Time for a Federal Jobs Program Abstract Harry Holzer Robert I. Lerman

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Time for a Federal Jobs Program
Harry Holzer, Robert I. Lerman
Abstract
The U.S. unemployment rate is above 10 percent, with
nearly 16 million Americans out of work, and President
Obama is calling for a December summit to consider
job-creation ideas. Two labor economists explain why it’s
time for the federal government to directly create more
publicly funded jobs.
Document date: November 23, 2009
Released online: November 21, 2009
Commentary
This commentary appeared on Cleveland.com, the web site of the Cleveland Plain Dealer.
The nation's unemployment rate is now above 10 percent, with nearly 16 million Americans out of work, and
President Barack Obama is calling for a summit next month to consider new job-creation ideas. Is it time for
the federal government to directly create more publicly funded jobs? Yes, and here's why.
Unemployment is likely to remain at or above 10 percent for most of next year. The numbers look especially
dire for youth and minorities: the unemployment rate stands at 18 percent for 20- to 24-year-old men. In
fact, less than half of black men in this age group hold a job—many have simply given up. Most economists
expect the recovery to proceed modestly, so jobs will be created at a slow pace and high levels of joblessness
will persist for several years.
If these projections prove true, the nation will suffer trillions of dollars of lost income. Much unemployment is
long-term; 40 percent of the unemployed have already been jobless for at least half a year. As their time out
of work drags on, they lose valuable skills and occupational knowledge and become less employable when
jobs do open up. For many young workers, the drop in their earning power will be permanent, hitting hardest
less-educated and lower-income workers who don't qualify for unemployment insurance and other public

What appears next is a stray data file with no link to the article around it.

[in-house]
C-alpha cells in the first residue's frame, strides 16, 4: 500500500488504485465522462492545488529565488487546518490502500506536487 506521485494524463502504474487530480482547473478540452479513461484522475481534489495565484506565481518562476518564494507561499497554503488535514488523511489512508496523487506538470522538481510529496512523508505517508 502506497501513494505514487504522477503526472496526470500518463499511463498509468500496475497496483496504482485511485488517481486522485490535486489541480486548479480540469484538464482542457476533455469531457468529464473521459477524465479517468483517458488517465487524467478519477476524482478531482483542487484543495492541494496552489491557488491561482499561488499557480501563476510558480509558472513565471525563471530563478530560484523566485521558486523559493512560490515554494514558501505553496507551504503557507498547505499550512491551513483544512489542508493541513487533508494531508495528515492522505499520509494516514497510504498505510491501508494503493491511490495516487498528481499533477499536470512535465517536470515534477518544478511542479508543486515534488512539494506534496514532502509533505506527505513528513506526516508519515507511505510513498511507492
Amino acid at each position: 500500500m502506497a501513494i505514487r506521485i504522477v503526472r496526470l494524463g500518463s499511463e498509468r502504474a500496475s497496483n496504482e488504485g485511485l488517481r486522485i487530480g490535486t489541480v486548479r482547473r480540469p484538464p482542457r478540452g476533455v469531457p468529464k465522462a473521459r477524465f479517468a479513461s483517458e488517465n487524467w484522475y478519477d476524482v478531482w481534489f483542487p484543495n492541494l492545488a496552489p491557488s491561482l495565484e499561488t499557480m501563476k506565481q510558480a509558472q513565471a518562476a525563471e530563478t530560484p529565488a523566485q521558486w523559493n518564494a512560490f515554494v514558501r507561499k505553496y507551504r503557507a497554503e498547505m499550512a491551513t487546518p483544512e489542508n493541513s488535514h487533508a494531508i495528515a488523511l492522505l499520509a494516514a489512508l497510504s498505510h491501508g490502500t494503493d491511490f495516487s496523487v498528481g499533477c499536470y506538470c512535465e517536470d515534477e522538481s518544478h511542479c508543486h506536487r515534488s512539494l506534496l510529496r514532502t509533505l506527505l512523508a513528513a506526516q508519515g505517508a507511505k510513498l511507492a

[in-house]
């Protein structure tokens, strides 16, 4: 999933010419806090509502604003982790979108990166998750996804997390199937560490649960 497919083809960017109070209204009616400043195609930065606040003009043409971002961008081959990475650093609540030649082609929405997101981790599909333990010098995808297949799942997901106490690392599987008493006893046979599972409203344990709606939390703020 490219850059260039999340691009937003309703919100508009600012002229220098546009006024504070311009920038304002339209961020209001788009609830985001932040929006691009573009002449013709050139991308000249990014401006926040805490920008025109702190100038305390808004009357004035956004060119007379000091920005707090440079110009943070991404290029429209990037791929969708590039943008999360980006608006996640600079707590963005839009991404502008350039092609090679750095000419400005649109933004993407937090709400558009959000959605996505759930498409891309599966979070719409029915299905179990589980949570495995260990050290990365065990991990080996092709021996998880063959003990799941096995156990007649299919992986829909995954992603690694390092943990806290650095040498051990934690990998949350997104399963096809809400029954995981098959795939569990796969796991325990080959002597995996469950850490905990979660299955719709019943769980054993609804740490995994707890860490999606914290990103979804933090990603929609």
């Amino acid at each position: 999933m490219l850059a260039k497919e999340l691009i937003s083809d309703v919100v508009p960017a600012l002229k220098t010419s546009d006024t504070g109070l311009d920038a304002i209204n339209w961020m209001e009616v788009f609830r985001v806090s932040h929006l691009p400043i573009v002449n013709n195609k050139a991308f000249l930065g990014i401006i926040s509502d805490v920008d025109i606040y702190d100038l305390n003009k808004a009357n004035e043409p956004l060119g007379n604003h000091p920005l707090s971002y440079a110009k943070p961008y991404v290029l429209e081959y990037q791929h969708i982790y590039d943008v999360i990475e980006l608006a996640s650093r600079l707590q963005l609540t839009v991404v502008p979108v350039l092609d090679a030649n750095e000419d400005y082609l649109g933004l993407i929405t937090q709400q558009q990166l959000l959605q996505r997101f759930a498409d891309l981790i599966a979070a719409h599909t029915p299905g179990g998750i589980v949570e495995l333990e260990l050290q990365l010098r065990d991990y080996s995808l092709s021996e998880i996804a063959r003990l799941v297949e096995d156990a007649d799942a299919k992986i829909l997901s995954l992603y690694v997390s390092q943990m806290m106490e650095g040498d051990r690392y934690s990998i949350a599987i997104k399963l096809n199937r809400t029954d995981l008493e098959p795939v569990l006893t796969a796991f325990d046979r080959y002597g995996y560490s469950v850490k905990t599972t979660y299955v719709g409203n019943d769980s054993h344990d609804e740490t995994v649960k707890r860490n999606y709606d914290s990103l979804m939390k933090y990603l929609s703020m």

assistance.
So far, the American Recovery and Reconstruction Act (ARRA)—the administration's economic stimulus
package—has helped restart growth in gross domestic product. But, employers are thinking twice about
taking on more workers since they've managed to raise productivity and output while employing fewer
people. And ARRA spending next year won't be sufficiently targeted or labor-intensive to dent unemployment
very substantially.
Given this bleak prognosis, the federal government should focus a major new jobs initiative on linking
low-wage workers and those exhausting unemployment insurance with publicly valued projects. Monitored by
states and localities, these projects will produce public "goods" like bike paths, repairs and weatherization for
low-income housing, recreational facilities, child care and home care assistance for elderly and disabled
Americans. Past experience shows how to ensure that the program works: Keep the applications simple, allow
competition so that only the best projects get funded, hire enough monitors and technical assistance staff,
and pull the plug on projects that aren't meeting their production targets.
To target the jobs effectively and reap the maximum job creation per dollar, the funded jobs should mostly
pay $8 to $10 per hour. Workers with family responsibilities would qualify for work supplements, such as the
earned income tax credit, food stamps and other benefits. Large infrastructure projects that require special
skills and higher wages might also qualify for funding if they create a lot of work and truly are "shovel ready."
States or private-sector employers might also be prodded to add second shifts to projects already under way
by paying for night and weekend work.
Direct, highly targeted job creation costs far less per job than ARRA and other huge outlays, such as
homebuyers' credits and bailouts of financial institutions. With roughly $30 billion per year for wages, payroll
taxes and overhead, a strong initiative could directly create 1 million jobs and indirectly add at least another
120,000 at a cost per new job of about a quarter the ARRA price tag. Extra strain on the federal deficit would
be modest in comparison and partly offset by greater economic growth and lower costs for unemployment
benefits.
A common argument against such a program—that the new jobs would have been created in the private or
public sectors anyway—clearly holds no water today. And fears that state and local governments or private
public sectors anyway—clearly holds no water today. And fears that state and local governments or private
employers will lay off workers to hire from the new pool of applicants isn't convincing now, either, since all
types of organizations—including nonprofits—will receive funds that will be targeted mostly on less-skilled
workers.
The American economy has generated tens of millions of new jobs in the past few decades, and our nation's
successful social model expects work of almost all its citizens. But when the private job market shrinks
dramatically, federal investment in jobs is the best way to keep workers employed and recharge the economy.
Harry J. Holzer is a professor of public policy at Georgetown University and Robert I. Lerman is a professor of
economics at American University. Both are Institute Fellows at the Urban Institute in Washington, D.C.
Other Publications by the Authors
Harry Holzer
Robert I. Lerman
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